You may hear occasional popping sound , snaps and crackles when you bend or straighten your knees, when you walk / go up and down stairs.

Doctors usually call this crackling sound crepitus
One explanation for why this happens is osteoarthritis, but there are many other causes.

Dr Shriram krishnamoorthy, Consultant Orthopaedician, MGM Healthcare explains that noisy knees aren’t a problem. However, if you have associated pain it may need a visit to the doctor

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Crepitus in the knees is different from crepitus or crackling in the lungs, which can be a sign of a respiratory problem.

Knee joint

The knee works like a large hinge similar to the door hinge . It consists of bones, cartilage (the joint lining), the synovium (the tissue that is a like a balloon surrouding the joint), and ligaments.

Crepitus happens for various reasons, apart from osteoarthritis.

Here are few of them

Gas bubbles

Over time, gas can build up in the areas surrounding the joint, forming tiny bubbles in the synovial fluid. When you bend your knee, some of the bubbles burst.

This is normal and happens to everyone from time to time. It doesn’t cause pain. Similar to making popping sounds in finger knuckle.


The ligaments and tendons around the knee joint may stretch slightly as they pass over a small bony lump. As they snap back into place, you may hear a clicking sound in the knee.

Patellofemoral instability

Everyone’s body is slightly different. The various tissues and components that make up the knee vary between individuals, either from birth or due to age, injury, or life events.
Your knees may flex more than another person’s, for example, or your kneecaps may move more freely.
These differences may make one person’s knees noisier than the other person.


Crepitus can also be a result of a trauma. Falling on your knee can result in damage to the kneecap or other parts of the knee joint.

Crepitus can be a sign of this kind of damage.

Meniscus tears – are fairly common in people who play sports, jog, or run. A meniscus tear can cause crepitus as the joint moves.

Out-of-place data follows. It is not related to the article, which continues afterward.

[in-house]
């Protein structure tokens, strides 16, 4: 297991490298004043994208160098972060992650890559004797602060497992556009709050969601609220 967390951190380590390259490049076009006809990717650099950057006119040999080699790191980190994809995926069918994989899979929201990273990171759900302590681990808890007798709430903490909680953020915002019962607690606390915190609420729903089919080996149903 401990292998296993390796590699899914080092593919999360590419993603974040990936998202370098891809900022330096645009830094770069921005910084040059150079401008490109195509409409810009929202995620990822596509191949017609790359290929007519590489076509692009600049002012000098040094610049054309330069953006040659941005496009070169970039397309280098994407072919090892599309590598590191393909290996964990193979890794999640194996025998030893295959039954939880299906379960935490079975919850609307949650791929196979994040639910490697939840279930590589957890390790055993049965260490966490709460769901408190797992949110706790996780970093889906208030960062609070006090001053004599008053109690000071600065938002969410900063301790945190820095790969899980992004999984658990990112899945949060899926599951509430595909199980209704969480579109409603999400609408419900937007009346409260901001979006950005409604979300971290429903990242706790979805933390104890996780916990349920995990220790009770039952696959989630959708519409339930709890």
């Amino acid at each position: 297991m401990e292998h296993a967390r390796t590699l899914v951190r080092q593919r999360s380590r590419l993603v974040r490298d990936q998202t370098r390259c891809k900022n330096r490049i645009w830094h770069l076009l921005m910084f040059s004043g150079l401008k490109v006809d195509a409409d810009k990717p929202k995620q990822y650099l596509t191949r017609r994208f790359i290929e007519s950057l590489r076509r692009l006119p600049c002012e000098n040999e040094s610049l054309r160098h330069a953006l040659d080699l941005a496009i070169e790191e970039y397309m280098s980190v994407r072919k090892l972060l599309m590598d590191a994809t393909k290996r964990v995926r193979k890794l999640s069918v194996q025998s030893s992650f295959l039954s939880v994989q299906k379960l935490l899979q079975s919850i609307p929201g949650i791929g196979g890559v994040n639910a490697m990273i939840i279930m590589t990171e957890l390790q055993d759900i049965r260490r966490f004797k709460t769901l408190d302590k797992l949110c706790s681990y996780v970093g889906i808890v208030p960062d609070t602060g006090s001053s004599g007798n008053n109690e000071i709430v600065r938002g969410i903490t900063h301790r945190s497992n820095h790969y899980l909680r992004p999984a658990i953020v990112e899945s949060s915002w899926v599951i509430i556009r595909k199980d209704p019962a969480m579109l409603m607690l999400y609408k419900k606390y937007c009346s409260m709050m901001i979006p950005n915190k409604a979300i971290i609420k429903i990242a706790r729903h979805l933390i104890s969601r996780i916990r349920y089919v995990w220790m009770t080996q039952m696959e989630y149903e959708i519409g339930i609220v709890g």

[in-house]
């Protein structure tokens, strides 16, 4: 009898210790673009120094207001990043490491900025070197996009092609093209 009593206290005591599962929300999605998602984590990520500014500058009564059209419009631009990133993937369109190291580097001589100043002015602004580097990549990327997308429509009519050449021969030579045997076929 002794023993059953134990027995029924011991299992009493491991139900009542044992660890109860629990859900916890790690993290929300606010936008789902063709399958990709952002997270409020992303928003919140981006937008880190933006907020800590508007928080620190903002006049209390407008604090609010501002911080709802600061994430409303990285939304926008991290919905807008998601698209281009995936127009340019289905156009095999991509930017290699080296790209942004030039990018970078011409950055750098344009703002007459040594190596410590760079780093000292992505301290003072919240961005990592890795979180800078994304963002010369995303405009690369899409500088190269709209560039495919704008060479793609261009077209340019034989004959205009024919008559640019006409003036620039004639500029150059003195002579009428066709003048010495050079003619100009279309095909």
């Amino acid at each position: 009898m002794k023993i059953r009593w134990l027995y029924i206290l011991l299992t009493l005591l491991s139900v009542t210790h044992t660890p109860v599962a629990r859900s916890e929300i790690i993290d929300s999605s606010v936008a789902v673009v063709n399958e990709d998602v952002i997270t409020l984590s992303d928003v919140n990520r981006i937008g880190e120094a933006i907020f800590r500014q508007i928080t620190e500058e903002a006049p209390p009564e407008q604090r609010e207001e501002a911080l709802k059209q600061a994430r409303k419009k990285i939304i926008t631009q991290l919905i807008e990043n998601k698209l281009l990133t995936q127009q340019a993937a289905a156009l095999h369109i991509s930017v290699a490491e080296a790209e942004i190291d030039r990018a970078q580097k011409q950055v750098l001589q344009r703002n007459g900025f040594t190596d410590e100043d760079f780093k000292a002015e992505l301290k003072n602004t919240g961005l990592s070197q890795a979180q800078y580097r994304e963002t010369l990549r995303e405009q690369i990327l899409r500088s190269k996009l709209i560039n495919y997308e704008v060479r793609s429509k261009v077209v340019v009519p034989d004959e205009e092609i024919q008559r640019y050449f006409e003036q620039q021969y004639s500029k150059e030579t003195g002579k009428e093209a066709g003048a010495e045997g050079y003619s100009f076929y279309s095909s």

Chondromalacia patella is when you have damage to the under-surface cartilage covering the kneecap. You may notice a dull ache behind the kneecap, usually caused by overuse or injury.

Patellofemoral syndrome or runner’s knee, starts when you put too much force on the patella. It happens before damage occurs in the joint surface of the patella, and it can lead to chondromalacia patella. This can involve a painful crunching and grating that you can see or hear when you move your knee.


Osteoarthritis can happen at any age, but it usually starts when people are in their 50s.
Also known as “wear and tear” degenarative condition, osteoarthritis commonly affects the joints you use most often and those that bear weight, such as the knees.



In osteoarthritis, mechanical stress and biochemical changes combine to break down the cartilage that cushions the joint over time. This causes inflammation and pain, and the joint may crackle and crunch.


Knees can sometimes become more noisy after surgery. This may be due to minor changes that occur during the procedure itself or, in the case of joint replacement, features of the new joint.
Often, however, the sounds were there before, but people may notice them more after surgery because they’re more keenly observant during the post-op period.

While this can be worrying, a data of nearly 5,000 people concluded that having crepitus after a knee replacement didn’t impact people’s long-term outlook or quality of life after 3 years